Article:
Mounting concerns over the safety of the Grand National have forced organizers to make modifications to the course following a review of the world’s most grueling race after two horses died this year.
Although there will be changes to fence design, landing areas and course irrigation, the size of the field will remain at 40 horses. Also, Becher’s Brook — the much-feared fence criticized for its severity — will keep the same drop and dimensions.
The changes announced Thursday will start for the 2013 race. Ten horses having died in the past 12 years of the National, sparking criticism from animal welfare groups.
”Balancing the Grand National’s enduring appeal while working to reduce risk in the race is a delicate but important balance to strike,” said John Baker, who runs the Aintree course in Liverpool where the race is staged. ”In recent years, we have made significant investments in safety and believe today’s announcement demonstrates we will continue to do so.”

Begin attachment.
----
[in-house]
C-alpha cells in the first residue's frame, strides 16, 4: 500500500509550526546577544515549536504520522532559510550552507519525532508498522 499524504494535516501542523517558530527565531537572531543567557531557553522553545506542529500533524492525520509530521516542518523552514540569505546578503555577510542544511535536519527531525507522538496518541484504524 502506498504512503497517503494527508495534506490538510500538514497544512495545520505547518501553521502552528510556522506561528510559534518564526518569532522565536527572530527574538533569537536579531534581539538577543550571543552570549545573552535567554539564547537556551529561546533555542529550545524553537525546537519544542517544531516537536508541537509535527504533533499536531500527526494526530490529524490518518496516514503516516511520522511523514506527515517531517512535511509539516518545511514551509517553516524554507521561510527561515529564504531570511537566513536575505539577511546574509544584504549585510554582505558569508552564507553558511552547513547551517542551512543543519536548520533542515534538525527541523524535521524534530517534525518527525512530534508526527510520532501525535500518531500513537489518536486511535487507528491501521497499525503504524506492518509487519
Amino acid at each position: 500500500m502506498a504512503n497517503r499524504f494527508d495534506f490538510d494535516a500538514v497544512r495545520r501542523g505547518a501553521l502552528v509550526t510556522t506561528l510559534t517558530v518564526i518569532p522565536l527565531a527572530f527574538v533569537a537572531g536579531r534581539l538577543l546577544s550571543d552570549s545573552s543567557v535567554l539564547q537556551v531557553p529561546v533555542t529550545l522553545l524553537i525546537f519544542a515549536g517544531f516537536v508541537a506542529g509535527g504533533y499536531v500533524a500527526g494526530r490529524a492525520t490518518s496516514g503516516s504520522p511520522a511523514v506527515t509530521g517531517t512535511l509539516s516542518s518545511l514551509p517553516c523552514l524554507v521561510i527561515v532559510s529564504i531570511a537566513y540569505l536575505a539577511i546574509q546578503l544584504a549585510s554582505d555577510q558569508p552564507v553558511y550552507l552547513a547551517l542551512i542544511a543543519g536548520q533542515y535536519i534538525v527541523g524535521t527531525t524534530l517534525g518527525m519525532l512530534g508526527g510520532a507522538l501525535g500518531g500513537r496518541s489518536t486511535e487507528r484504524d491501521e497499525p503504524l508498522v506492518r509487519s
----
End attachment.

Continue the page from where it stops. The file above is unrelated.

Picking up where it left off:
Organizers have attempted to address the recent problems surrounding the beginning of the race. Recommendations include moving the start 90 yards forward, away from the noise of the crowd in the grandstands. That will shorten the distance of the race to 4 miles, 3-1/2 furlongs.
Last year, the favorite Synchronised and According to Pete were put down after sustaining injuries. Only 15 of the 40 runners finished the race, with many horses colliding with those who fell at the famous high fences. Some critics called for an end to the race.
The congested field is the biggest criticism leveled at the National, yet the review said the ”course and fences allow enough racing surface to accommodate this number of runners.”
Becher’s Brook, where Synchronised and According to Pete fell, has undergone ”further leveling of the wider landing zone” but the drop of between 5 feet, 2 inches and 5 feet, 8 inches remains.
”These latest changes reinforce the fact that we have never stood still when it comes to safety and welfare,” Baker said. ”However, we are fully aware in racing that you cannot remove risk altogether.”